The average elevation of this highway is more than 4, 000 mts/13, 000 feet, with highest elevation touching 5328meters/17, 480 feet at Tanglang la pass. The highway is generally 2 lanes wide, (one lane in each direction) with a road divider, but it has only one and half lanes at some stretches. It has over a dozen bailey bridges, some in poor condition. Having started from Leh in a long convoy of 80 odd vehicles loaded to the brim early in the morning, we crossed Upshi via the famous Shey Gompa.

Having crossed the outskirts of Upshi, suddenly the mesmerizing beauty of Ladakh unfolded in front of us with all its splendor. The road from Upshi to Sarchu via Gya is all along river Indus meandering its way across in all its beauty.

In fact from Upshi to Sarchu via Tanglang La pass a distance of 60 kms is hazardous to say the least. From Sarchu to Gata Loops is about 24 kms which passes through Nakeela pass at 4739mts/15547 ft and Lachungla pass at 5065mts/16616 ft.

The Gata Loops are a complex set of 21hairpin bends with the highest bend at 4667mts/15302 feet. The name Gata Loops is unknown to anyone except for the few who have travelled on the Leh-Manali highway.

As a matter of fact this steep and winding section of the road is considered as one of the tourist attractions of Manali-Leh highway. As per many these Ghata Loops are haunted and different people have different take on this. But the most plausible one which stands to conviction goes like this…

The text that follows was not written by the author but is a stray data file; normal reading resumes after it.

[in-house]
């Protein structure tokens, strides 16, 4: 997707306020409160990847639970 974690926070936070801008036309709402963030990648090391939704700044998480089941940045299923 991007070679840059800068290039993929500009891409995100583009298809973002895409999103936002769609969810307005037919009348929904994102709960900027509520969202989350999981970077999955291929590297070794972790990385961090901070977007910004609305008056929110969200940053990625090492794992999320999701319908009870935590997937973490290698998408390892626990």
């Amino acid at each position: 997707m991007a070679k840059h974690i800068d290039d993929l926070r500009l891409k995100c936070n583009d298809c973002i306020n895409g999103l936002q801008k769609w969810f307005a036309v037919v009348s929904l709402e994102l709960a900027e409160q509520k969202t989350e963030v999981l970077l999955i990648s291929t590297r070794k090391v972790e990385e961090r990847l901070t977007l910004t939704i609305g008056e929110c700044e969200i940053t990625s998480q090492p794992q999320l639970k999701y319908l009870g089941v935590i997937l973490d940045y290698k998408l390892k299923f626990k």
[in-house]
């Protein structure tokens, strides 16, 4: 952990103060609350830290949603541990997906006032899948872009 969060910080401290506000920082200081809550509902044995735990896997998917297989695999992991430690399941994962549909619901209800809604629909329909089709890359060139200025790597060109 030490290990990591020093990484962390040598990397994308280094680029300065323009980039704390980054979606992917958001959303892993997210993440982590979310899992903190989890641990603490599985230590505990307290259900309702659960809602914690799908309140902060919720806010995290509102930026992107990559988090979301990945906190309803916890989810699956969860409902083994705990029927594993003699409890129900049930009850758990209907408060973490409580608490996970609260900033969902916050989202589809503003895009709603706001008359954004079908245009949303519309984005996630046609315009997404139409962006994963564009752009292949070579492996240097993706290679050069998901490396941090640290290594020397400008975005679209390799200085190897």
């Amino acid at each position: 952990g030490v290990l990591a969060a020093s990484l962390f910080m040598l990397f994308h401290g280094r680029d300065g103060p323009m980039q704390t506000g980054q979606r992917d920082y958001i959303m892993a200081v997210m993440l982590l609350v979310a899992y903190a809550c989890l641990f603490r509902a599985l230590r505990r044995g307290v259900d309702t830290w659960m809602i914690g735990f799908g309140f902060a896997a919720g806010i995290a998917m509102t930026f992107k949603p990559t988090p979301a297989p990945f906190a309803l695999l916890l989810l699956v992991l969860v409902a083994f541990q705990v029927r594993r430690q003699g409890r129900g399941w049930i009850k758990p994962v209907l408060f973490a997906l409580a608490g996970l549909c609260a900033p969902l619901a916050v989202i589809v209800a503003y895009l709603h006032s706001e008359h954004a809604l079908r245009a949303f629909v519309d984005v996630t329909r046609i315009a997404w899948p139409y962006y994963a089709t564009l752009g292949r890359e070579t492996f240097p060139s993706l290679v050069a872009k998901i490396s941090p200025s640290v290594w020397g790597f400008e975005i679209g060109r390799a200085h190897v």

A truck many years ago loaded upto the brim and with 2 travellers was on way to Leh some where in mid October. The driver and the cleaner with the loaded truck crossed the already frozen Rohtang pass, by which time the Kunzam pass was already closed due to heavy snowfall and hence no vehicle was coming from Kaza side.

Unfortunately the truck developed a technical fault right at the Gata Loops, eventually making the truck halt at the loop. The cleaner of the truck was very ill and barely able to stand.

Since the truck couldn’t be left unattended at the loops, hence the driver started walking to the nearest village to get some help. There being no help in the village, the driver started walking to another village some distance away, when the weather turned bad and heavy snowfall started off.

The driver just couldn’t go ahead and was stuck in the village for days together, with the poor cleaner left in the truck. The driver in the meanwhile passed information to Manali for help.

Help came but after many days, and by the time the rescue party went to the Gata loops to look up the cleaner, he had frozen to death. The poor cleaner was cremated at the Gata loops itself.

The legend says that whenever any traveller goes to the Gata loops, he is stopped by a beggar asking for water. All those who do not offer any help are met with some or the other mishap on their journey, whereas those who help, have said and reported that the moment they offer the water bottle to the beggar, the water bottle simply falls off from his hands, with no sign of that beggar.

Seeing all these things the locals decided to build a small temple at the very site of the cremation of that beggar, and started offering water bottles to quench the thirst of this unknown spirit.

In fact the whole of our northern states are full of such legendry tales which are enough to make your hairs stand on its head. All said and done, the Gata loops are not meant for the faint hearted, but the stout ones in mind, body and spirit.

The need of the hour is for the governments both at the state and center to make adequate infrastructure for the travellers to enable them undertake the onerous journey round the year.

With the opening of the Atal tunnel which is 8.5 kms long at the Rohtang pass, it is hoped that long felt need of the locals is met finally.